When Kimberly "Richard" Davis was 18, his parents sent him to see a psychiatrist in their small town of Brinson, Georgia.
After a conversation, the doctor told Richard he was a transvestite and had two options — move to a large city like Miami or New Orleans and live his life, or stay in his small-town Georgia and suppress who he felt he was for the rest of his life.
That was in 1968 — before medical professionals used the term transgender. And for a confused teen who had never felt like the other "redneck" boys in his town of 500 people, Richard knew he had a choice to make. But he wasn't ready to leave home.
"As scared as I was of coming out, I was even more scared of uprooting myself from my familiar surroundings and leaving my home," Kimberly Davis told Justin Mitchell in Biloxi, Mississippi, for "Out Here In America," a podcast by Sun Herald and McClatchy that explores what it's like being LGBTQ in the Deep South and other rural areas across the country.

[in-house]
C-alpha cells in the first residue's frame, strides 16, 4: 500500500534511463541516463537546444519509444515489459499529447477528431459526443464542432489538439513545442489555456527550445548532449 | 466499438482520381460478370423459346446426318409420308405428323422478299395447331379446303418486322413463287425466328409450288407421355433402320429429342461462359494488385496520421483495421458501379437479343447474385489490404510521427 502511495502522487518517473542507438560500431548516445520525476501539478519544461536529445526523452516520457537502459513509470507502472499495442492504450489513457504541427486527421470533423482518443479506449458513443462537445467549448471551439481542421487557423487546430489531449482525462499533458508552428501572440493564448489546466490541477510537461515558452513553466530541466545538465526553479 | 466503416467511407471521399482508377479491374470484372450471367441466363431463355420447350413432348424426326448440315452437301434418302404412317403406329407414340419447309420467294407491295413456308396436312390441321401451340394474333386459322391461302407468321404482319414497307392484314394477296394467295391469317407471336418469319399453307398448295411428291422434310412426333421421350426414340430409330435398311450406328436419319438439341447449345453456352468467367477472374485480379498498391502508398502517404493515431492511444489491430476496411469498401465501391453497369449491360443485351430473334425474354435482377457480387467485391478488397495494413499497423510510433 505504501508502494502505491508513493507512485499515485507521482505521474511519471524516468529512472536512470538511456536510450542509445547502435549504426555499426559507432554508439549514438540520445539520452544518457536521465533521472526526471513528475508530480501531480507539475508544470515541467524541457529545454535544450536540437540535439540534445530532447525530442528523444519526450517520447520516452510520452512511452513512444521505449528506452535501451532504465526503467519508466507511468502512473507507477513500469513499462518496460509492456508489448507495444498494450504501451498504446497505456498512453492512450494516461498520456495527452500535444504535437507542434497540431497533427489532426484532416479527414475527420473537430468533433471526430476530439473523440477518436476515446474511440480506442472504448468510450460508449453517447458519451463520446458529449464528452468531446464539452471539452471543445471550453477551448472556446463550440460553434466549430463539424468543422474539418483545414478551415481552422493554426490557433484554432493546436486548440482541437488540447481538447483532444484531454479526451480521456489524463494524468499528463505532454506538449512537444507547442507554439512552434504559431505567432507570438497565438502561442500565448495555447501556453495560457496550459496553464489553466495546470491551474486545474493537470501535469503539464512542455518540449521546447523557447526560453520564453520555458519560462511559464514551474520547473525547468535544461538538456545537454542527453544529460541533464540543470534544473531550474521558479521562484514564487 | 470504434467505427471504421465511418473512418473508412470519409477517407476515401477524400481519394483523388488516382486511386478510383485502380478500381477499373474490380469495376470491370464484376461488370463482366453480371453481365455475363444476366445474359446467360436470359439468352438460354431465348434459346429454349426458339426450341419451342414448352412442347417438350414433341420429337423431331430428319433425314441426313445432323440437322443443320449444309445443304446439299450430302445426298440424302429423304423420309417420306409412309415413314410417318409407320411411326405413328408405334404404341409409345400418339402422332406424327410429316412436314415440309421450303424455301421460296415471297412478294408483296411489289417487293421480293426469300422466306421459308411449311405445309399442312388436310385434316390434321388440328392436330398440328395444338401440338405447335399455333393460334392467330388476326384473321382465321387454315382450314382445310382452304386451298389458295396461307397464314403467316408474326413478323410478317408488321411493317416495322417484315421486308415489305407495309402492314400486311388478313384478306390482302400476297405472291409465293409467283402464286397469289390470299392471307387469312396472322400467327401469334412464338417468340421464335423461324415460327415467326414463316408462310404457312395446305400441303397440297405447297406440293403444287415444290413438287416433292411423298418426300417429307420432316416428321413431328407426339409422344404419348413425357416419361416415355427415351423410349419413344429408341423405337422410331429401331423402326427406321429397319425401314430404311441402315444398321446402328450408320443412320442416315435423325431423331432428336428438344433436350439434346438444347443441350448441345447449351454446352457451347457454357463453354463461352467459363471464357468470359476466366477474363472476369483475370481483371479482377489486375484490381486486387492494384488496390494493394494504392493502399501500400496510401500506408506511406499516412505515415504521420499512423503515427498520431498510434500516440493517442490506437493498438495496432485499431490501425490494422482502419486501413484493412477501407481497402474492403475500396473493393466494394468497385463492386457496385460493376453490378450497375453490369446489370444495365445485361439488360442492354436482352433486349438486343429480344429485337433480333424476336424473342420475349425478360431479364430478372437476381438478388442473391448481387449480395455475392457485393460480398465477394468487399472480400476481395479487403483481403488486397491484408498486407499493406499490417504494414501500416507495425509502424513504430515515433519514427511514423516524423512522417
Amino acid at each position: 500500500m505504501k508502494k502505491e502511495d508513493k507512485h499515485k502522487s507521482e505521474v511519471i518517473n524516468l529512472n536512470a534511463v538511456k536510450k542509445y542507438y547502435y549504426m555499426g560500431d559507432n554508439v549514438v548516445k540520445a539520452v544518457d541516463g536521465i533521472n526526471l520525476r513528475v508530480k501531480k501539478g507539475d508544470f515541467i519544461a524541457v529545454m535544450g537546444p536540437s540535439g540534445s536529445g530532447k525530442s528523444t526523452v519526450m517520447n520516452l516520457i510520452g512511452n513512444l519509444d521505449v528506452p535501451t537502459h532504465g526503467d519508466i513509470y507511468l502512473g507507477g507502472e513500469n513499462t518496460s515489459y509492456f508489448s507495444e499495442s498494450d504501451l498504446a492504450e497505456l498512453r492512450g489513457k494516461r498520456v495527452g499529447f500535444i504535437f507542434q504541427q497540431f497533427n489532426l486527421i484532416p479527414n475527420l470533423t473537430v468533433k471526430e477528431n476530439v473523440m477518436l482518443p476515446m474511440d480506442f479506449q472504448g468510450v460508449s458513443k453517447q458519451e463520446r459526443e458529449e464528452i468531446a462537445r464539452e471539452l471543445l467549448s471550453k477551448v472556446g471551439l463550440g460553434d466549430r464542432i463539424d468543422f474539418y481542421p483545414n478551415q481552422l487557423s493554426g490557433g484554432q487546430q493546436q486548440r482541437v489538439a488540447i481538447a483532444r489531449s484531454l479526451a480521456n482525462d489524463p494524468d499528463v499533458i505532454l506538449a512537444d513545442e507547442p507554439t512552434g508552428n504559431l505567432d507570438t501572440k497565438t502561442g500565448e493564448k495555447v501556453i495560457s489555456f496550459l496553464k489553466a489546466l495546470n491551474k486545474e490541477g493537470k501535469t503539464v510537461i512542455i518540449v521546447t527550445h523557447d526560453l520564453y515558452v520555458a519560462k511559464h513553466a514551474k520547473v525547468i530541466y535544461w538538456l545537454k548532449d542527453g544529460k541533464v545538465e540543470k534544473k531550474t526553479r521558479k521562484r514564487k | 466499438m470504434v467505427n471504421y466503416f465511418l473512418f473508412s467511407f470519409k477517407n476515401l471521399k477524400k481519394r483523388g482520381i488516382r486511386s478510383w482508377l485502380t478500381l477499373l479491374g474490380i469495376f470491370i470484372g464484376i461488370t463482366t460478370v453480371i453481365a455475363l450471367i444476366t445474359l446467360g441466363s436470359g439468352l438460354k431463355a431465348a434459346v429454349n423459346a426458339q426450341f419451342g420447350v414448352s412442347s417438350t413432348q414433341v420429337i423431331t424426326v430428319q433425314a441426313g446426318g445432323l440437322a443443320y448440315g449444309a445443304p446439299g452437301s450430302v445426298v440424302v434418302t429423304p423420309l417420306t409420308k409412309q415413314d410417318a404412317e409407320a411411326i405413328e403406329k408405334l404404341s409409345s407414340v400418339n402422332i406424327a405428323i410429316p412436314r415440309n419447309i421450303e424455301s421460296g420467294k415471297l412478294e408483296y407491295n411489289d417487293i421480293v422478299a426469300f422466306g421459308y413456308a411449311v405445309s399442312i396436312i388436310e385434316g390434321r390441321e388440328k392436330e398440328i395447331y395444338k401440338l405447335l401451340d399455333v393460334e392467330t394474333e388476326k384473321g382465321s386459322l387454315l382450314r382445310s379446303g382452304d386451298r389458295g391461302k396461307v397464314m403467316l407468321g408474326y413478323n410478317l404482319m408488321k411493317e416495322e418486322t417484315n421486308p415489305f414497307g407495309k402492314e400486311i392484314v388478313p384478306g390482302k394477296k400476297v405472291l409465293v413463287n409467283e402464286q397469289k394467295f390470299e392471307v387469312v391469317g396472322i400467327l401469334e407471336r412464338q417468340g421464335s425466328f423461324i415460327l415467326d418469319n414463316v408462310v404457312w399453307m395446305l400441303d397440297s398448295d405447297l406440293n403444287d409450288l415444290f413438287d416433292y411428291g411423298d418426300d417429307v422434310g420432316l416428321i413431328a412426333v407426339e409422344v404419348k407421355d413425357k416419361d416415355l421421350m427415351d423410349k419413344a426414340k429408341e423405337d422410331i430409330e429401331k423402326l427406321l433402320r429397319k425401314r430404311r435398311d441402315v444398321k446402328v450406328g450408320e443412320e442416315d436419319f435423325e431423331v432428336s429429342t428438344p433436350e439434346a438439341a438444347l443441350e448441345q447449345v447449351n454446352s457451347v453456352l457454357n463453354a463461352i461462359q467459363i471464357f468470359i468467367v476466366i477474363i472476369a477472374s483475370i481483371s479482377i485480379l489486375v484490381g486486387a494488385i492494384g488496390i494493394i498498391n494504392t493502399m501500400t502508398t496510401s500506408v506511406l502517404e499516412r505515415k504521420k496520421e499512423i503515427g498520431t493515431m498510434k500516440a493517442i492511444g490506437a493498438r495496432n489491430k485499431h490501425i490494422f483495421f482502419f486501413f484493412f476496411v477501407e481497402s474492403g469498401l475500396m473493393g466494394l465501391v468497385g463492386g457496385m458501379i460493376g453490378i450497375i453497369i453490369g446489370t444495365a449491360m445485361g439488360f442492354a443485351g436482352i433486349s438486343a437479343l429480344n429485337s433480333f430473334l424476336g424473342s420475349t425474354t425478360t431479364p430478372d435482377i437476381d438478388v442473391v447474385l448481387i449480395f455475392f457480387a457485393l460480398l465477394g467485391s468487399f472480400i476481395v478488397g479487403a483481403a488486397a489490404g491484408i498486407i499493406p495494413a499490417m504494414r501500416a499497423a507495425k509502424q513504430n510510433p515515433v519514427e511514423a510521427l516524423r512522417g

"So I buckled down and decided to do the best job I could by pretending to be a guy. And that's what I did for the next 45-50 years."
For decades, Richard lived his life as a man — he married twice and raised three children and grandchildren. Richard could not become who he felt he was inside until after the death of his second wife in 2016. That's when Richard began the transition to Kimberly "Rebekah" Davis.
"I had always been someone’s son, someone’s husband, someone’s father, someone’s husband again," she said. "Then I just all of a sudden realized, I really didn't have a clue who I really was."
In this episode, you'll hear:
- When Kimberly first knew she was different from other boys in her hometown
- Why she chose to raise her family and later live as a trans woman in a town that did not treat its LGBTQ citizens kindly
- How Kimberly came out to her family and friends
- Why her son, Thomas, a Mississippi resident, is proud of her transition
- How life has changed since coming out
- An inside look at her new book, which is full of surprises
Have an idea for "Out Here in America?" Send your suggestions to Justin Mitchell.